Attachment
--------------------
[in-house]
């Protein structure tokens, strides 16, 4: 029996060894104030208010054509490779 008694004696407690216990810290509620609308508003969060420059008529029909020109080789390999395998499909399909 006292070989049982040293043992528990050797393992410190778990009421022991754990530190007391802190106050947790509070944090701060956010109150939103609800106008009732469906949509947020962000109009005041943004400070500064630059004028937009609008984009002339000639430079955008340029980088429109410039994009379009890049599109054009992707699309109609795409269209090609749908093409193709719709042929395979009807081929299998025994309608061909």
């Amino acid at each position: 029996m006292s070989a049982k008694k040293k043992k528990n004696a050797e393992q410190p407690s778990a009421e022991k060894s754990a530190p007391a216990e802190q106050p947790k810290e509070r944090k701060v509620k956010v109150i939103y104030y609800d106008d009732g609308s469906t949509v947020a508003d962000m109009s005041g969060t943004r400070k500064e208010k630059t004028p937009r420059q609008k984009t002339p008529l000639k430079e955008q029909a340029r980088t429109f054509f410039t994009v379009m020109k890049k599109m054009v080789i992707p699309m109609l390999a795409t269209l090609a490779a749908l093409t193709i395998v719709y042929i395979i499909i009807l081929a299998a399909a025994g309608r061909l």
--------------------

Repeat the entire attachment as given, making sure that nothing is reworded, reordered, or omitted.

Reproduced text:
[in-house]
């Protein structure tokens, strides 16, 4: 029996060894104030208010054509490779 008694004696407690216990810290509620609308508003969060420059008529029909020109080789390999395998499909399909 006292070989049982040293043992528990050797393992410190778990009421022991754990530190007391802190106050947790509070944090701060956010109150939103609800106008009732469906949509947020962000109009005041943004400070500064630059004028937009609008984009002339000639430079955008340029980088429109410039994009379009890049599109054009992707699309109609795409269209090609749908093409193709719709042929395979009807081929299998025994309608061909």
């Amino acid at each position: 029996m006292s070989a049982k008694k040293k043992k528990n004696a050797e393992q410190p407690s778990a009421e022991k060894s754990a530190p007391a216990e802190q106050p947790k810290e509070r944090k701060v509620k956010v109150i939103y104030y609800d106008d009732g609308s469906t949509v947020a508003d962000m109009s005041g969060t943004r400070k500064e208010k630059t004028p937009r420059q609008k984009t002339p008529l000639k430079e955008q029909a340029r980088t429109f054509f410039t994009v379009m020109k890049k599109m054009v080789i992707p699309m109609l390999a795409t269209l090609a490779a749908l093409t193709i395998v719709y042929i395979i499909i009807l081929a299998a399909a025994g309608r061909l």